The Trustees of The City University of New York passed a sweeping package of reforms of the university’s governance and administrative policies, creating greater transparency and accountability and putting CUNY in the vanguard of reform efforts in higher education, Board Chairperson William C. Thompson, Jr. and Chancellor James B. Milliken announced.
The changes are the product of an extensive review of administrative practices and financial management at CUNY led by Chancellor Milliken, in collaboration with the Executive Committee of the Board of Trustees, to address concerns raised by New York State Inspector General Catherine Leahy Scott.
In an interim report issued last year, the Inspector General recommended that “CUNY implement centralized spending policies to increase organization and uniformity of action and reduce the potential for fiscal mismanagement.” She also recommended that CUNY institute more “stringent controls over the relationships between all of CUNY-based foundations and their affiliates to ensure fiscal oversight of the foundation funds managed by the institutions.”
Chairperson Thompson said: “These important changes enacted by the Trustees, including more rigorous spending controls and a revamping of how CUNY foundations are managed, will help ensure the fiscal and ethical integrity of CUNY in all of its administrative operations. I want to thank the Chancellor and his staff, as well as the trustees, who put considerable time into these reform efforts, placing CUNY at the forefront of good governance in higher education.”
Chancellor Milliken said: “These measures will have a positive impact on CUNY for many years by ensuring the university lives up to the highest administrative and ethical standards and allowing CUNY to focus on fulfilling its special mission for the people of New York. I am grateful to the trustees for their leadership in strongly supporting reforms that will help us realize our new vision of making CUNY even more accessible to New Yorkers, sharply improving the quality of the education and our graduation rates and making sure our graduates are well prepared for the demands of the workplace.”
Under the direction of Chancellor Milliken, the university’s staff reviewed administrative practices and financial management at CUNY. As part of this review, the staff, working closely with members of the Executive Committee of the Board of Trustees, worked with the Inspector General to address the concerns she had identified. Additionally, the Inspector General met with the Board to discuss her findings, and her staff held training sessions with University staff.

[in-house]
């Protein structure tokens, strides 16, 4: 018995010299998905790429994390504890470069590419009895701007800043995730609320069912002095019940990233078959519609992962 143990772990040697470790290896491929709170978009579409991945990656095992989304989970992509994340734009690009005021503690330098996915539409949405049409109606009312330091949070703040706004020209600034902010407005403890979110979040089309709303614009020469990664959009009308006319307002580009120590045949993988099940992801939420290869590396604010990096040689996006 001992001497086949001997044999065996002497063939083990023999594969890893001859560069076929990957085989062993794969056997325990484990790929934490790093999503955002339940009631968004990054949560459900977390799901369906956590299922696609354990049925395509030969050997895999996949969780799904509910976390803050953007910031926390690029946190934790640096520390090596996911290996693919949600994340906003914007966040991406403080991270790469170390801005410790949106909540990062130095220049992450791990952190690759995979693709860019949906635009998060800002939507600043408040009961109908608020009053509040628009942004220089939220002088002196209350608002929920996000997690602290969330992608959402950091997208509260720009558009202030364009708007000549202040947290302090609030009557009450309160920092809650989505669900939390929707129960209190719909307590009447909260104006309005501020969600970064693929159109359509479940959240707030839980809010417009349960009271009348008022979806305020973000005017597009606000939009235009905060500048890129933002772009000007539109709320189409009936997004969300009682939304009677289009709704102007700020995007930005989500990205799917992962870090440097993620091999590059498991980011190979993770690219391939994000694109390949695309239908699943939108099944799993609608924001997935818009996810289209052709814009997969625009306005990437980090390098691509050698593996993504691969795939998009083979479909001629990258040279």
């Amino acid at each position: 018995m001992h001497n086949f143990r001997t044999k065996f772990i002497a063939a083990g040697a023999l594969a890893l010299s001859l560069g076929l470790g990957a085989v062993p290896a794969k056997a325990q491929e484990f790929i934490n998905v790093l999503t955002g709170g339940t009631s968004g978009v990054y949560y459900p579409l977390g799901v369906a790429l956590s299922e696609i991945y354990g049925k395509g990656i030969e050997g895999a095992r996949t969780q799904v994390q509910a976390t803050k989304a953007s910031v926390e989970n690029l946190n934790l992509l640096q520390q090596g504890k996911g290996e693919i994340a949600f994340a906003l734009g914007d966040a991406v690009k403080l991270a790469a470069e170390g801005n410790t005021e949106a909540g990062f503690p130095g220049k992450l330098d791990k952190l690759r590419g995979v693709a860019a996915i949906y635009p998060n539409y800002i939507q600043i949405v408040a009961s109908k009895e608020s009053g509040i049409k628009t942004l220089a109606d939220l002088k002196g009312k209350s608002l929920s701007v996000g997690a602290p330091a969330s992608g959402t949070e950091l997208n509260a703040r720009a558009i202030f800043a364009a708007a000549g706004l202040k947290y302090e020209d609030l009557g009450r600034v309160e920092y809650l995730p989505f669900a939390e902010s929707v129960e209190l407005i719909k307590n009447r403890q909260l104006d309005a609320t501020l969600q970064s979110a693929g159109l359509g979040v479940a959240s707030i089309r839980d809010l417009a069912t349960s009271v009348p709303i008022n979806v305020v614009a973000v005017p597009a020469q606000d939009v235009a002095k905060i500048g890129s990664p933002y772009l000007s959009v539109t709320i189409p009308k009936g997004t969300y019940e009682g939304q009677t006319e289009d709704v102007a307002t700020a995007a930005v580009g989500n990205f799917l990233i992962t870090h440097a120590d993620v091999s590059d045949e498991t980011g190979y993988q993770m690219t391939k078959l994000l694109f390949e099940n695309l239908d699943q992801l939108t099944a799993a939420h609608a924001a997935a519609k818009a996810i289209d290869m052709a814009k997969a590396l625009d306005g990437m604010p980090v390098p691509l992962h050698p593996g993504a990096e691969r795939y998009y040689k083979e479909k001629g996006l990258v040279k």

These collaborative efforts have resulted in several changes already approved by the Board, including establishment of a standing Audit Committee and revised Procurement Guidelines for the university. The new reform package will further increase transparency, especially in spending and funding sources, establish an improved accountability structure, institute more stringent controls over relationships with outside foundations, help the operations of the University perform more productively and modernize the University’s Executive Compensation Plan.
Max Berger, president of the foundation at CUNY’s Baruch College, The Baruch College Fund, who helped negotiate the new guidelines along with Barry Bryer, chairperson of The Queens College Foundation, and Cathy Weinroth, chairperson of The Hunter College Foundation, said, “The foundations appreciate the recognition by the Chancellor, CUNY’s Trustees and the Inspector General of the essential role CUNY college foundations play in supporting and enhancing the educational mission of CUNY. We are pleased to have been able to help reach an agreement on revised financial and oversight guidelines that do not inhibit our foundations in fulfilling our important mission of support to our colleges and students.”
The reforms include:
- Revised college foundation guidelines – last revised in 2007, the guidelines have been updated to reflect changes in law and to strengthen requirements for governance, accountability, transparency and financial controls.
- CUNY will renegotiate its 1983 agreement with the Research Foundation to ensure oversight and compliance in fiscal and legal matters, increase transparency in operations and reporting and improve communications regarding policies and procedures.
- New vehicle policy to align the CUNY policy with State of New York policies and limit the use of fleet vehicles to an as-needed basis, significantly reducing the size of the University fleet and redirecting the savings to core mission activities.
- A new policy on the use and reporting of non-tax levy funds by college presidents.
- The Executive Compensation Plan has been changed to eliminate compensation for Chancellor Emeritus and to adjust salary ranges for managerial employees along the same lines that the collectively bargained employees were adjusted last year.
The City University of New York is the nation’s leading urban public university. Founded in 1847, the University comprises 24 institutions: 11 senior colleges, seven community colleges, the William E. Macaulay Honors College at CUNY, the CUNY Graduate School and University Center, the CUNY Graduate School of Journalism, the CUNY School of Law, the CUNY School of Professional Studies and the CUNY Graduate School of Public Health and Health Policy. The University serves more than 272,000 degree-seeking students. College Now, the University’s academic enrichment program, is offered at CUNY campuses and more than 400 high schools throughout the five boroughs. The University offers online baccalaureate and master’s degrees through the School of Professional Studies.